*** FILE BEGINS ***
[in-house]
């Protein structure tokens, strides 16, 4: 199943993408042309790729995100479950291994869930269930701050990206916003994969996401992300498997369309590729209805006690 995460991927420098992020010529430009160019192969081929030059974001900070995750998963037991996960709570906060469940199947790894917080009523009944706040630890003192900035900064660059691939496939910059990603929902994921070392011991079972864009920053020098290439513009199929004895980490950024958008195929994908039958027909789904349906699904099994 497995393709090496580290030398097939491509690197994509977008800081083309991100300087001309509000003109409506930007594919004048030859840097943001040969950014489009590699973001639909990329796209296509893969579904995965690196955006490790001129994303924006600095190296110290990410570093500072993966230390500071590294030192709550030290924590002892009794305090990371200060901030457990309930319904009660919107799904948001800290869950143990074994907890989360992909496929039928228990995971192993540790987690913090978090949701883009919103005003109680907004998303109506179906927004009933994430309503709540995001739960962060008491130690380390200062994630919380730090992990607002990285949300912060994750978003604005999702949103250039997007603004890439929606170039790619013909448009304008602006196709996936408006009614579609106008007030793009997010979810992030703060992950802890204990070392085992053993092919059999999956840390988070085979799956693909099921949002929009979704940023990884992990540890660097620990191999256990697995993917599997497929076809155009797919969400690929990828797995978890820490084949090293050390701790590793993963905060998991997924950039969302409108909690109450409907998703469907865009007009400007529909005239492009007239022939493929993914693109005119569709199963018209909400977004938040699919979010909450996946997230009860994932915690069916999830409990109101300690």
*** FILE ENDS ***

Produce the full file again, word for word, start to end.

[in-house]
């Protein structure tokens, strides 16, 4: 199943993408042309790729995100479950291994869930269930701050990206916003994969996401992300498997369309590729209805006690 995460991927420098992020010529430009160019192969081929030059974001900070995750998963037991996960709570906060469940199947790894917080009523009944706040630890003192900035900064660059691939496939910059990603929902994921070392011991079972864009920053020098290439513009199929004895980490950024958008195929994908039958027909789904349906699904099994 497995393709090496580290030398097939491509690197994509977008800081083309991100300087001309509000003109409506930007594919004048030859840097943001040969950014489009590699973001639909990329796209296509893969579904995965690196955006490790001129994303924006600095190296110290990410570093500072993966230390500071590294030192709550030290924590002892009794305090990371200060901030457990309930319904009660919107799904948001800290869950143990074994907890989360992909496929039928228990995971192993540790987690913090978090949701883009919103005003109680907004998303109506179906927004009933994430309503709540995001739960962060008491130690380390200062994630919380730090992990607002990285949300912060994750978003604005999702949103250039997007603004890439929606170039790619013909448009304008602006196709996936408006009614579609106008007030793009997010979810992030703060992950802890204990070392085992053993092919059999999956840390988070085979799956693909099921949002929009979704940023990884992990540890660097620990191999256990697995993917599997497929076809155009797919969400690929990828797995978890820490084949090293050390701790590793993963905060998991997924950039969302409108909690109450409907998703469907865009007009400007529909005239492009007239022939493929993914693109005119569709199963018209909400977004938040699919979010909450996946997230009860994932915690069916999830409990109101300690």